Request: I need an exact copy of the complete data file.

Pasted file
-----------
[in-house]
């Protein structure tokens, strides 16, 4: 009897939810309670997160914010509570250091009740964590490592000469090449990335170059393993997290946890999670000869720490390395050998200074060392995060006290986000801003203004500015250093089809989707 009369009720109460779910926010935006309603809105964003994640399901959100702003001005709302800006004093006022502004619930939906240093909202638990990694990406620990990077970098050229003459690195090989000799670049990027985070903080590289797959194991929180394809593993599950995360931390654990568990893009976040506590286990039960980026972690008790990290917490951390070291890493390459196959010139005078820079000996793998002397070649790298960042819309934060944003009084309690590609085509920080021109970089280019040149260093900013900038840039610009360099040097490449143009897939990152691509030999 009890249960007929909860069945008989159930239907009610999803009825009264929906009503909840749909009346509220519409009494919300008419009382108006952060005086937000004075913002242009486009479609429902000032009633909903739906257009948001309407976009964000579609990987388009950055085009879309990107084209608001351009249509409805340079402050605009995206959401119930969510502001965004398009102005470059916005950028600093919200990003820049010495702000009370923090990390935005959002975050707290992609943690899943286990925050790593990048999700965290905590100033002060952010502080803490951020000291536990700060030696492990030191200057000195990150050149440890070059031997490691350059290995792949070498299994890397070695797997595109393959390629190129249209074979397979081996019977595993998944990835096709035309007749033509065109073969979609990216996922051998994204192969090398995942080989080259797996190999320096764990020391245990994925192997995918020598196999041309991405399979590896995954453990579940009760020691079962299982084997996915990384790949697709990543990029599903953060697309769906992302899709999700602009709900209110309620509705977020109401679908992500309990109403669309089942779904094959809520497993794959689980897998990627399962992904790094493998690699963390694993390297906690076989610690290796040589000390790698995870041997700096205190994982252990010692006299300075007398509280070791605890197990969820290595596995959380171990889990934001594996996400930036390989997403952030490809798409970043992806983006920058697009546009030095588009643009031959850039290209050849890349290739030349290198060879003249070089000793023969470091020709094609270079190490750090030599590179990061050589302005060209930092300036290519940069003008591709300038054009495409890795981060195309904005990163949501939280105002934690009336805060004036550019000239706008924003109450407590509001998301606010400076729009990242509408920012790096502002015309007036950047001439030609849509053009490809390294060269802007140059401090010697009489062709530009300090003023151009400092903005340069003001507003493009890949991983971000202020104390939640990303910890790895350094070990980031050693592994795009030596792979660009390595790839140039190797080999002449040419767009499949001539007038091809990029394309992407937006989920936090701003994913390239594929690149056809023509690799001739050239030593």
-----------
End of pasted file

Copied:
[in-house]
């Protein structure tokens, strides 16, 4: 009897939810309670997160914010509570250091009740964590490592000469090449990335170059393993997290946890999670000869720490390395050998200074060392995060006290986000801003203004500015250093089809989707 009369009720109460779910926010935006309603809105964003994640399901959100702003001005709302800006004093006022502004619930939906240093909202638990990694990406620990990077970098050229003459690195090989000799670049990027985070903080590289797959194991929180394809593993599950995360931390654990568990893009976040506590286990039960980026972690008790990290917490951390070291890493390459196959010139005078820079000996793998002397070649790298960042819309934060944003009084309690590609085509920080021109970089280019040149260093900013900038840039610009360099040097490449143009897939990152691509030999 009890249960007929909860069945008989159930239907009610999803009825009264929906009503909840749909009346509220519409009494919300008419009382108006952060005086937000004075913002242009486009479609429902000032009633909903739906257009948001309407976009964000579609990987388009950055085009879309990107084209608001351009249509409805340079402050605009995206959401119930969510502001965004398009102005470059916005950028600093919200990003820049010495702000009370923090990390935005959002975050707290992609943690899943286990925050790593990048999700965290905590100033002060952010502080803490951020000291536990700060030696492990030191200057000195990150050149440890070059031997490691350059290995792949070498299994890397070695797997595109393959390629190129249209074979397979081996019977595993998944990835096709035309007749033509065109073969979609990216996922051998994204192969090398995942080989080259797996190999320096764990020391245990994925192997995918020598196999041309991405399979590896995954453990579940009760020691079962299982084997996915990384790949697709990543990029599903953060697309769906992302899709999700602009709900209110309620509705977020109401679908992500309990109403669309089942779904094959809520497993794959689980897998990627399962992904790094493998690699963390694993390297906690076989610690290796040589000390790698995870041997700096205190994982252990010692006299300075007398509280070791605890197990969820290595596995959380171990889990934001594996996400930036390989997403952030490809798409970043992806983006920058697009546009030095588009643009031959850039290209050849890349290739030349290198060879003249070089000793023969470091020709094609270079190490750090030599590179990061050589302005060209930092300036290519940069003008591709300038054009495409890795981060195309904005990163949501939280105002934690009336805060004036550019000239706008924003109450407590509001998301606010400076729009990242509408920012790096502002015309007036950047001439030609849509053009490809390294060269802007140059401090010697009489062709530009300090003023151009400092903005340069003001507003493009890949991983971000202020104390939640990303910890790895350094070990980031050693592994795009030596792979660009390595790839140039190797080999002449040419767009499949001539007038091809990029394309992407937006989920936090701003994913390239594929690149056809023509690799001739050239030593």